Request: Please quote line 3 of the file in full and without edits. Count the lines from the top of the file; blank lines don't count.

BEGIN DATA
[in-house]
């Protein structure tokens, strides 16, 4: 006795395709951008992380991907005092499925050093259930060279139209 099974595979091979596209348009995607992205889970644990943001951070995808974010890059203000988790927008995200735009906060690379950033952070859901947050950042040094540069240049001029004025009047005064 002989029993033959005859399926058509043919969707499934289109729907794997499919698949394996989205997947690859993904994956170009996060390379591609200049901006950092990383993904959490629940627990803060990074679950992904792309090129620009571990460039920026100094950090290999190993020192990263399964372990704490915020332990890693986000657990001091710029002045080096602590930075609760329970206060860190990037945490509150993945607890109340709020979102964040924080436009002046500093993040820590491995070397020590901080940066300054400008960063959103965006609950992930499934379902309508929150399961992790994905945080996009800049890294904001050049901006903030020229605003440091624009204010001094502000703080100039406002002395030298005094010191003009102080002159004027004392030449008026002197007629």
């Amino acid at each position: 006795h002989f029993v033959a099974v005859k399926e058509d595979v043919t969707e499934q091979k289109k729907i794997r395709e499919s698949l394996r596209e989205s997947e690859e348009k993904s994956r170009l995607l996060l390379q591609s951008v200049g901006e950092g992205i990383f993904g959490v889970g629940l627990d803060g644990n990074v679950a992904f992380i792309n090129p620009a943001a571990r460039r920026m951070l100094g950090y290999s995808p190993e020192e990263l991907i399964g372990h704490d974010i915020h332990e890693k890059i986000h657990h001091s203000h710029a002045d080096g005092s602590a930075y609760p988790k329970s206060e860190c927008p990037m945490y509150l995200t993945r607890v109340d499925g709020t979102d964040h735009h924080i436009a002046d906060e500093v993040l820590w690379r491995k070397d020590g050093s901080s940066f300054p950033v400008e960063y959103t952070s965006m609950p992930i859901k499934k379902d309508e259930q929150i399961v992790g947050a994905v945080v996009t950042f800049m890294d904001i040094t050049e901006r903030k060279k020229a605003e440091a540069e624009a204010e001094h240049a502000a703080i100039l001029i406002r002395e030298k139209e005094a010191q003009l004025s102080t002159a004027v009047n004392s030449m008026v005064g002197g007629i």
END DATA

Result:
């Amino acid at each position: 006795h002989f029993v033959a099974v005859k399926e058509d595979v043919t969707e499934q091979k289109k729907i794997r395709e499919s698949l394996r596209e989205s997947e690859e348009k993904s994956r170009l995607l996060l390379q591609s951008v200049g901006e950092g992205i990383f993904g959490v889970g629940l627990d803060g644990n990074v679950a992904f992380i792309n090129p620009a943001a571990r460039r920026m951070l100094g950090y290999s995808p190993e020192e990263l991907i399964g372990h704490d974010i915020h332990e890693k890059i986000h657990h001091s203000h710029a002045d080096g005092s602590a930075y609760p988790k329970s206060e860190c927008p990037m945490y509150l995200t993945r607890v109340d499925g709020t979102d964040h735009h924080i436009a002046d906060e500093v993040l820590w690379r491995k070397d020590g050093s901080s940066f300054p950033v400008e960063y959103t952070s965006m609950p992930i859901k499934k379902d309508e259930q929150i399961v992790g947050a994905v945080v996009t950042f800049m890294d904001i040094t050049e901006r903030k060279k020229a605003e440091a540069e624009a204010e001094h240049a502000a703080i100039l001029i406002r002395e030298k139209e005094a010191q003009l004025s102080t002159a004027v009047n004392s030449m008026v005064g002197g007629i």